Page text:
No one really needs records today: You can access any album on your phone at any point in time, anywhere. But nobody needs any of the collectibles above either. So where does the leave me and my vinyl collection?

Clearly, I'm not the only person fascinated with vinyl. According to Forbes, vinyl sales are projected to reach $1 billion this year, with 40 million new pieces being sold. Collectors flock to subscription services like Vinyl Me, Please, which is like a Columbia House for vinyl nerds — except it isn’t cheap. For $75 every three months, you get an exclusive album delivered to your door monthly, plus some artwork and a cocktail recipe that’s supposed to match up with the album.

My own personal weakest (or proudest) moment as a newish collector came towards the end of January when I impulsively ordered an extremely limited-edition Ryan Adams box set for $179. The package featured 7-inch singles of every song on his new album, plus new, unheard B-sides. It also came with a box that became a concert stage and cardboard cutouts of him, his band, and his pet cat that you could position on the mock stage if you were feeling super bored or super lonely.

When it finally arrived, three months later, I contemplated not opening it. Could I maybe put my kids through college by keeping the box set in pristine condition and selling it for a mountain of cash down the road?

I still didn’t really understand what makes some records valuable and others worthless, so I asked DJ Cassidy. He’s a professional DJ who’s performed for Barack Obama, Jay Z, and Usher, and his collection of 35,000 records is insured. Vinyl’s worth, he said, is rooted in its personality, not whether or it’s limited or the color blue.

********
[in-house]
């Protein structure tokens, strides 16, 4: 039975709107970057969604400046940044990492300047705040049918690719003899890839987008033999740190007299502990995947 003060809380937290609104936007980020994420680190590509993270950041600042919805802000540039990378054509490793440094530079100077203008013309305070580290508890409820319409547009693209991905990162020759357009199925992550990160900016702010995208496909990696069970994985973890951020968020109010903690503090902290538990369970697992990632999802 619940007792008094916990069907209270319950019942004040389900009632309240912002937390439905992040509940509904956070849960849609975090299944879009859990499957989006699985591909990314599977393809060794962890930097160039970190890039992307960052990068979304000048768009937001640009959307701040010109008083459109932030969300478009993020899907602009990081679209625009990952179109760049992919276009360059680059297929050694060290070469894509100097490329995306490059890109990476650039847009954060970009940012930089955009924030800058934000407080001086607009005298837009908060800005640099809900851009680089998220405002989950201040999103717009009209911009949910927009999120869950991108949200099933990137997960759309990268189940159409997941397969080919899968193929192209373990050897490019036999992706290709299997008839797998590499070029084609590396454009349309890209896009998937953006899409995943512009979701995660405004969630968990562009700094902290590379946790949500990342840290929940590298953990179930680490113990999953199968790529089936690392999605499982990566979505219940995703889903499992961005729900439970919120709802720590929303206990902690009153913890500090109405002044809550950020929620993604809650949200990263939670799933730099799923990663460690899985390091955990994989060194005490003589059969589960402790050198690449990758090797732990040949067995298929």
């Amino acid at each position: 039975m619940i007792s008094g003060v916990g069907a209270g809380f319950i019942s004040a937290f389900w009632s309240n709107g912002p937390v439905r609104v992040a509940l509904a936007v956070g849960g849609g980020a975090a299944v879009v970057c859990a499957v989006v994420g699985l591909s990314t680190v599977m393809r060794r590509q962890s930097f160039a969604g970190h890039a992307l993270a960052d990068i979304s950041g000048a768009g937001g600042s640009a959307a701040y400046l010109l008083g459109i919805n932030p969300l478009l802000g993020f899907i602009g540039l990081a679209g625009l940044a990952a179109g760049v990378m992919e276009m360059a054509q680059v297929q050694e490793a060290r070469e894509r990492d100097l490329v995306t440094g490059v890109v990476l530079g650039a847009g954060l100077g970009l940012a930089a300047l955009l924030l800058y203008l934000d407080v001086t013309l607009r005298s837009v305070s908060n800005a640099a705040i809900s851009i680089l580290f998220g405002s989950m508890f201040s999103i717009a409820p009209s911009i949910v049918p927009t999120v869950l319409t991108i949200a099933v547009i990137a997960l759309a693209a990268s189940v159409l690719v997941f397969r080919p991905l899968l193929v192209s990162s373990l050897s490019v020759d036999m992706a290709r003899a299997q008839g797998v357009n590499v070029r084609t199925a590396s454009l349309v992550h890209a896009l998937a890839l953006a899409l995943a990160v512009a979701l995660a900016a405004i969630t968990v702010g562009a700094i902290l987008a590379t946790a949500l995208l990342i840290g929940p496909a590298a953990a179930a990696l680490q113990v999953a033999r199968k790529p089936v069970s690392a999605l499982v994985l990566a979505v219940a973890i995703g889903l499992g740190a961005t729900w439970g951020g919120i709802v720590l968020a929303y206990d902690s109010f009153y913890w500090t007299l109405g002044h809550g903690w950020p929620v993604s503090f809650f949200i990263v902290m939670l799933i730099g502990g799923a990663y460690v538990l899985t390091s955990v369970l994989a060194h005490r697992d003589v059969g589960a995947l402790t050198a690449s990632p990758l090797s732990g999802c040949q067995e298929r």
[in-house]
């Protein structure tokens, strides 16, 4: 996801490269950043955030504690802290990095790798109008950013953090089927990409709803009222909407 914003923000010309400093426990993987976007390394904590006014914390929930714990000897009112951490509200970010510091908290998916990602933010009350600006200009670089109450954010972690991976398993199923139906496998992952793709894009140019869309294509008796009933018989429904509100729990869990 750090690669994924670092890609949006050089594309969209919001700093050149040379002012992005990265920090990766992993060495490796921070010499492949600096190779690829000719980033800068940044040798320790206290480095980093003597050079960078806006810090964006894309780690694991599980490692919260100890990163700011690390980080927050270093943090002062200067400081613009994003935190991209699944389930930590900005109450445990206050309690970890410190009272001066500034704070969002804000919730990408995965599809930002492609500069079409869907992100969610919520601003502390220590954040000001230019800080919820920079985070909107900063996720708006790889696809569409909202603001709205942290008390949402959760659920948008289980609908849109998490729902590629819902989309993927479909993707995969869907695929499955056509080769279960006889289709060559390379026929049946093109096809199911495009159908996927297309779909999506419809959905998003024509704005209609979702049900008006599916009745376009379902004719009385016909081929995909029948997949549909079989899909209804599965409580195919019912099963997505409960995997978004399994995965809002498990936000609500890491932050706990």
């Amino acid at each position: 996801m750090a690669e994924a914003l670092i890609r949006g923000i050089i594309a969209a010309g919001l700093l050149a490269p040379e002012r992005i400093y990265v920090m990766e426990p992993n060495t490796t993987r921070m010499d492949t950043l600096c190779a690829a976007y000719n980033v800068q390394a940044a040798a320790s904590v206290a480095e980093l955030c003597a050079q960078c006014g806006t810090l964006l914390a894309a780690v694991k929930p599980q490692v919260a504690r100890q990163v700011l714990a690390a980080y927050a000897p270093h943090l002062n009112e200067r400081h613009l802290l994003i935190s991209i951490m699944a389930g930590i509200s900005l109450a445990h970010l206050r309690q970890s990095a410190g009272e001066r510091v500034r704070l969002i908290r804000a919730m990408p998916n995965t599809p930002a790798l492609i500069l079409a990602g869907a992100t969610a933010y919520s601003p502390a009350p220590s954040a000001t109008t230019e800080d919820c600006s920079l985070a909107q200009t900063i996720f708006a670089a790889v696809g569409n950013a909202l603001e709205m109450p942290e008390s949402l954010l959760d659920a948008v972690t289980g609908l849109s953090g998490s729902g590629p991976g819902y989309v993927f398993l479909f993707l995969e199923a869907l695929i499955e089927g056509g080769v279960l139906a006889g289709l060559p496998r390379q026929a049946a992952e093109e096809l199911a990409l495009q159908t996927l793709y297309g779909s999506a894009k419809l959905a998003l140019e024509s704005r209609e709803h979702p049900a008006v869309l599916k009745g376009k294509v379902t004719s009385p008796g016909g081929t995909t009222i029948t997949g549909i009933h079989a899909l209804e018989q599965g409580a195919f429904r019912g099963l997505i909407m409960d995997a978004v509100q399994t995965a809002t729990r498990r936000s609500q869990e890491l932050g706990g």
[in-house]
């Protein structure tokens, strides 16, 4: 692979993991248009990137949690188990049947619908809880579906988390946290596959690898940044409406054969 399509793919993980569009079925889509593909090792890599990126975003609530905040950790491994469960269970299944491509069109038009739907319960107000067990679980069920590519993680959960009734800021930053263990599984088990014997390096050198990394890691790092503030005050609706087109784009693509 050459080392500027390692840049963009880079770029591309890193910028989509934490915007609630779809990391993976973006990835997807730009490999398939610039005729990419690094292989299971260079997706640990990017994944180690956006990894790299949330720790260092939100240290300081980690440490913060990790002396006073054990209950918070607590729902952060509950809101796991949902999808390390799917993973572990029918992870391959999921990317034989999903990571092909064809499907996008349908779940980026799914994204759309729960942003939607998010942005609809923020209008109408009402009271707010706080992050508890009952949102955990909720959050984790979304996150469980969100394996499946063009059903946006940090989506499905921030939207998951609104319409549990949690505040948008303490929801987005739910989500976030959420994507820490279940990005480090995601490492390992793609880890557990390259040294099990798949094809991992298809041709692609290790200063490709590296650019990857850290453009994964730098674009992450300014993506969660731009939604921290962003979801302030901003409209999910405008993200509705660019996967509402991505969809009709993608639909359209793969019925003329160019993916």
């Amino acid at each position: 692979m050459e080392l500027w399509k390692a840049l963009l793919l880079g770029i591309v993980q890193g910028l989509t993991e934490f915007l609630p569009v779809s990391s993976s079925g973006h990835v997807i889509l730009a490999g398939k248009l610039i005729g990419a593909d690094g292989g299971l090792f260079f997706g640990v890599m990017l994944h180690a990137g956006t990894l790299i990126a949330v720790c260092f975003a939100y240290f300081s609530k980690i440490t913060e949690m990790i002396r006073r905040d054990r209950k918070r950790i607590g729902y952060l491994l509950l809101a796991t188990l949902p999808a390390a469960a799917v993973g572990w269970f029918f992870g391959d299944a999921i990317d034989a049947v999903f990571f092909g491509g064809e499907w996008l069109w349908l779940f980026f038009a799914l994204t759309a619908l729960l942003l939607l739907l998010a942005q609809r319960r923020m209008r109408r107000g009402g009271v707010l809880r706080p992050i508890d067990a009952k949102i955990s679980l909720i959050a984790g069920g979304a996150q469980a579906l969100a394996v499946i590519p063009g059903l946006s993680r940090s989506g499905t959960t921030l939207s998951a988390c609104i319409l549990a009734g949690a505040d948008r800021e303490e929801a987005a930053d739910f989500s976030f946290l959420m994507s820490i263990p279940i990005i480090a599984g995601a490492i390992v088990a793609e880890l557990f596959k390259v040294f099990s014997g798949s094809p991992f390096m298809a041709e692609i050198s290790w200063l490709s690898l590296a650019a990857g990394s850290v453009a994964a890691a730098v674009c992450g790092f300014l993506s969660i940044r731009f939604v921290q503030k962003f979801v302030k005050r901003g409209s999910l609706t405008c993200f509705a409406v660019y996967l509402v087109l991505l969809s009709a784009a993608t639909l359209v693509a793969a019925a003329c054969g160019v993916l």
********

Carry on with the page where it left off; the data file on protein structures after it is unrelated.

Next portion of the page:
“MP3s have no character. CDs have no character,” he said. “Cassettes have character in the sense that a wise listener might be able to guess. But it was never looked upon as a desirable character. Vinyl has worldwide, agreed-upon praise on its character and its texture and its sound. People love that sound.”

Sound. That was comforting to hear.

With those words, I let go of the idea that I should keep my records sealed in plastic because listening to them would decrease their value. I also dropped my morbid curiosity on the likelihood of my kids profiting one day off a killer music collection. I decided, going forward, it would probably be just about the music. And who knows? Maybe that R.E.M. album will be the next Mickey Mantle.

Read the original article here ~

Written By Mike Ayers

Source Time.com



John Dokken

Great article… But come on lets be serious… A large collection handed down to kids who dont appreciate the old music medium and music of days gone by – is going to be a burden rather a treaure. The fire sale or thrift store may be what goes down – oh no. 5000 cds… 2500 vinyl here…. Where will these end up. Does one sell them now to get most one can for those special items?? Its such an interesting topic…. Morbid but fascinating.

Jax Vangroover

@Tyler Scott. 😂 Fleetwood Mac Rumors, Michael Jackson Thriller..100 bucks each?? That’s insane talk. Those are 2 of the most common records, with millions upon millions of copies pressed. They are worth next to nothing even if sealed they wouldn’t sell for over 20 bucks a piece unless you happend to find the biggest sucker ever.


I’m a big collector and have been for years. I manage my collection by keeping it capped at a specific size, which means as I buy I also sell. I never really try to turn a profit, but it does help my hobby become self sustaining. One day when I’m old I’ll probaby sell it all myself. It will be a fun way to enjoy each album again.


Its not about the money. I have two children and a stepson who are into music and will get a fair split of the 1500 albums I own. They will enjoy them as much as I do; unless, of course, some new technology comes along that reproduces sound/music exactly as intended, sounds “warm” and never deteriorates.